Scott Burnside and Pierre LeBrun discuss the moments they have loved and those they have hated in the Stanley Cup finals.
Burnside: Well my friend, we are back in Boston readying ourselves for the potential series-clincher Monday night. It's been a wacky series, though, and if it ends Monday with the Vancouver Canucks raising the big trophy for the first time in franchise history, there will be lots of memories, good and bad, from this final series.
Let me begin with the one image that will stay with me: Nathan Horton lying on the ice, his arm stretched up in grisly fashion after being laid out by Vancouver defenseman Aaron Rome early in Game 3. The hit may yet prove to be a seminal moment in this series as the Bruins went on to win both home games by a cumulative 12-1 count. More importantly from my perspective was the swift judgment by acting NHL disciplinarian Mike Murphy in suspending Rome for four games, the stiffest suspension in Stanley Cup finals history. Hard medicine for a dangerous play.
What about you, my friend, what has amazed or mystified you about this series thus far?
LeBrun: I won't soon forget seeing Bobby Orr raise a Bruins flag with Horton's number on it before Game 4, the TD Garden crowd going bananas. Similarly, it was beyond cool when B.C. native and NBA star Steve Nash got the crowd going Friday night at Rogers Arena. Manny Malhotra's brother-in-law was into it to say the least.
But to me the moment of this series at this point, and I think we're in store for a few more, is Roberto Luongo stepping up on the eve of Game 5 and showing the kind of leadership teams need to become champions. With the hockey world once again questioning his own play, as well as the confidence of the Canucks as a team, Luongo put the team on his shoulders and assured all assembled that he would be fine and the team would be fine. Then he backed it up with one of the most important victories of his career. I don't think I'll forget that one for a long time.
Burnside: Yes, I must admit that even though I've been critical of Luongo at times, that was an impressive lead-in to Game 5 followed by a stellar performance by the big Vancouver netminder. Still hard to get your head around this set. The Canucks are a game away from winning the big prize and have scored six times in the series. The Bruins have scored 14 goals and chased Luongo in Game 4 after pouring eight by him in Game 3, yet are down in the series.
"It's a pretty bizarre stat, but it is what it is," Boston head coach Claude Julien Saturday. But credit the Canucks for finding a way when it looked like all the momentum had seeped out of their game after twin losses in Boston. But what might be even wackier is all the histrionics that have gone on outside the whistles.
I must admit, I wrestle with it.
On the one hand, it's juicy and titillating. But on the other hand, it's like a guilty pleasure because it takes away from some of the great on-ice stories.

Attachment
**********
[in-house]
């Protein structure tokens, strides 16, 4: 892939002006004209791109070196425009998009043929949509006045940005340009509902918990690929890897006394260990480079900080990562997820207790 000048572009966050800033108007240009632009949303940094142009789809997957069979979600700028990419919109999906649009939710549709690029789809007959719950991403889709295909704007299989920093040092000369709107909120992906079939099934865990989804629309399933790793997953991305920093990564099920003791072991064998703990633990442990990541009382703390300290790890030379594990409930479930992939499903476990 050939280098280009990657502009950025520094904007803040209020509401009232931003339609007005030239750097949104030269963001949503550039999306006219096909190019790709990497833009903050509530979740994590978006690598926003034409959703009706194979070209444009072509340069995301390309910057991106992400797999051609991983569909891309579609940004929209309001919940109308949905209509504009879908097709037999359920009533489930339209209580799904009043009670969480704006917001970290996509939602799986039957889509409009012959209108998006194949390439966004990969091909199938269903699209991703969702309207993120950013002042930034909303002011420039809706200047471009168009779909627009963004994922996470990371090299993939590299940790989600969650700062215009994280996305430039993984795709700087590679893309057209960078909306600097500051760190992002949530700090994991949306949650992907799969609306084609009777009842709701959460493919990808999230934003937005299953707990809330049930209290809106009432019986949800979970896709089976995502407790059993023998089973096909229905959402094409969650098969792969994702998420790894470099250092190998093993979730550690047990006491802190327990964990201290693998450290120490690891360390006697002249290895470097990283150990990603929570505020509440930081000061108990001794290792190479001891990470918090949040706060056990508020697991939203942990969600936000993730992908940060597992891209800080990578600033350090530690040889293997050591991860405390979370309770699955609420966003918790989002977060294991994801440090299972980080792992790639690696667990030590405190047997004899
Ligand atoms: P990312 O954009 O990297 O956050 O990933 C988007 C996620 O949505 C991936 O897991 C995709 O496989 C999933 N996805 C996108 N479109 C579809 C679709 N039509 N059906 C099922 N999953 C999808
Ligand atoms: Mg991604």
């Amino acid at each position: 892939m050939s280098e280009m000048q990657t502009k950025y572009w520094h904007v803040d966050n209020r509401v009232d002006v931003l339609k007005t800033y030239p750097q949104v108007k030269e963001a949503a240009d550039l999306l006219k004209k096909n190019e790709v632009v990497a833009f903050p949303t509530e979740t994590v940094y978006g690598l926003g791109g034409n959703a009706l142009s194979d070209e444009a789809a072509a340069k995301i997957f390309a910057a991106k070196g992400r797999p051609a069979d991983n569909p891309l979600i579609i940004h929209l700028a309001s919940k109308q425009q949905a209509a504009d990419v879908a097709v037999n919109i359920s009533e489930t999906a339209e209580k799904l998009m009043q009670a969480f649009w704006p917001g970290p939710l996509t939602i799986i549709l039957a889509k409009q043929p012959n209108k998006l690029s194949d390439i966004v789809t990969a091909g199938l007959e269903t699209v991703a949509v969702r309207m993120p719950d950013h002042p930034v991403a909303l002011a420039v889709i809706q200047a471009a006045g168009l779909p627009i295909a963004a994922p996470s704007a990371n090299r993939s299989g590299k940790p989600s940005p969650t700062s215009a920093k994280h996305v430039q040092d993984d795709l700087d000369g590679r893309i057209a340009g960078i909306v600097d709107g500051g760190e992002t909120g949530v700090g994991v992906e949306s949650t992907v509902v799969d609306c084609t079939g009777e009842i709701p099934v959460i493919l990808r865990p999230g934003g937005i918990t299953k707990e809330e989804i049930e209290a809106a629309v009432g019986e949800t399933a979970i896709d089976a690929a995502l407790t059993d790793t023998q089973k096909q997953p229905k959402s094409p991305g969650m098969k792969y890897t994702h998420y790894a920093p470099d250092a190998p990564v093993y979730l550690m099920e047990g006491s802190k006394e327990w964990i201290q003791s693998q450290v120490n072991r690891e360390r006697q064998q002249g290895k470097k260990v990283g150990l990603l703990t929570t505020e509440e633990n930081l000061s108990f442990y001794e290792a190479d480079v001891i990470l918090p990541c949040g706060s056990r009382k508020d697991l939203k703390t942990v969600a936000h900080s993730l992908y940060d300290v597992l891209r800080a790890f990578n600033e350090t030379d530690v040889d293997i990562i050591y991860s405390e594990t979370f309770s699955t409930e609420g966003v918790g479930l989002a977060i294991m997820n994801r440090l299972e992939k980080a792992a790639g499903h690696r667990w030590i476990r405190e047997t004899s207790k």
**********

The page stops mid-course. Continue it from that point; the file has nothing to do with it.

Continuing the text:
LeBrun: You're right, it's been quite the series for gamesmanship and extracurricular activities. Julien summed it up Saturday by saying he felt it was unfortunate those things were garnering attention but realized we in the media loved it.
It started, of course, with Alex Burrows biting Patrice Bergeron in a battle of fellow Quebecers in Game 1. Maxim Lapierre then showed his fingers to Bergeron in a mocking gesture in Game 2. Julien made his own headlines the morning of Game 3 by suggesting Lapierre was making a mockery of the game by doing that, only to see his own players, Mark Recchi and Milan Lucic, give the finger wag another turn later that night. Mercy. Just for good measure, Burrows and Tim Thomas dropped the gloves momentarily at the end of Game 4, while super-pest Brad Marchand skated in front of the Canucks' bench and rubbed his hands together in a mocking gesture. Marchand later said he regretted doing that. And finally, we had Luongo suggest he would have stopped the only goal scored in Game 5, because he doesn't wander out of his net like his counterpart. Anyone having fun yet? Frankly it's not for me.
Burnside: Well, in the end, this series could turn on whether one of these teams can force the other out of its comfort zone at home. The Canucks have allowed just two Boston goals in three games at home. That's shutdown hockey. But Luongo has been off on the road, and they've allowed 12 in two games in Boston. Can they do what Boston has failed to do and bring a "home" mentality to the road and carry the Cup home on Monday night or will we be asking these same questions as we head back to Vancouver for a seventh and deciding Game 7 on Wednesday?
LeBrun: I asked Zdeno Chara on Saturday what his reaction would have been had someone told him before the Cup finals that through five games the Bruins would have limited the Sedin twins to two measly points and the mighty Canucks' power play to one goal, yet trailed in the series 3-2. He looked at me and said, "I don't know, I really don't know."
Um, I think I know exactly what he would have said if he was being more open. "Are you bleeping kidding me?" You can look at that bizarre set of circumstances two ways: either the Bruins are playing with fire and both the Sedins and their power play will finally explode Monday night, or it's the Canucks that are playing with fire because they've scored only six goals in the series, yet are still up. In other words, it's smoke and mirrors.
So to answer your question about Monday night? I think we will be Vancouver-bound on Tuesday morning.